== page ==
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Can you say

Madrid quiere Amsterdam

meaning "Madrid loves Amsterdam"? Or do you have to add another word in between? Or even a whole different sentence?

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    If I heard the phrase "Madrid quiere Amsterdam", I would think they meant "Madrid wants to take over Amsterdam". When you consider that Spain once ruled the Netherlands, that's not so bizzare. See the answers for the correct translation. – Walter Mitty Nov 5 '16 at 8:47
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The sentence "Madrid loves Amsterdam" could be translated to:

Madrid quiere a Amsterdam
Madrid ama a Amsterdam

You only missed the preposition a. When you use the verb querer you can use it meaning that you desire something:

Quiero un plato de patatas fritas (no need for preposition as the desired thing is an object)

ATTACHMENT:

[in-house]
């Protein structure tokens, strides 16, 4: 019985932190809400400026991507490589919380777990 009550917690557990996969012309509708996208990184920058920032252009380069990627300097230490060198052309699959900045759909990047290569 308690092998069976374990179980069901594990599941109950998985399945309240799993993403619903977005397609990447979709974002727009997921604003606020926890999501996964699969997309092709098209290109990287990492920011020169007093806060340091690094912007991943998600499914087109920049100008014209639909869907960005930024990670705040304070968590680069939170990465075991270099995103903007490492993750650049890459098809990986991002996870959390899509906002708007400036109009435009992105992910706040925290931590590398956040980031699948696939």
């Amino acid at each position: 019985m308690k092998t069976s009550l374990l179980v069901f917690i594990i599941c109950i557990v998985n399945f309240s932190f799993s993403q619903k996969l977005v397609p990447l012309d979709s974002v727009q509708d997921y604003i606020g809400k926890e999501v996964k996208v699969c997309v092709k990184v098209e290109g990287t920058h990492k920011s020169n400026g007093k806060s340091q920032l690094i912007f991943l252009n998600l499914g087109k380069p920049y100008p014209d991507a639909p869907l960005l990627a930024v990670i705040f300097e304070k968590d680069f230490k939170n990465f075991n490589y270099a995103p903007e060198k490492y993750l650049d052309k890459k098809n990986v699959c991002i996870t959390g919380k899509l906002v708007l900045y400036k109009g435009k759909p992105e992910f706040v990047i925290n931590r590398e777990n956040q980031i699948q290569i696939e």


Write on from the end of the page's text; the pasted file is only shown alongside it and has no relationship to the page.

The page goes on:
or meaning that you love someone:

Quiero a mi pareja (preposition is needed as the desired thing is a person)

In this case, both Madrid and Amsterdam are considered as the collective of people living in them, rather than the city itself, so you need the preposition.

Nonetheless, this kind of propagandistic sentences usually remain in English (at least in Spain), as everyone understand the typical "I ❤ NY" or similar sentences. And why not, it seems that English is cooler in advertising campaigns. Something that the RAE is trying to avoid.

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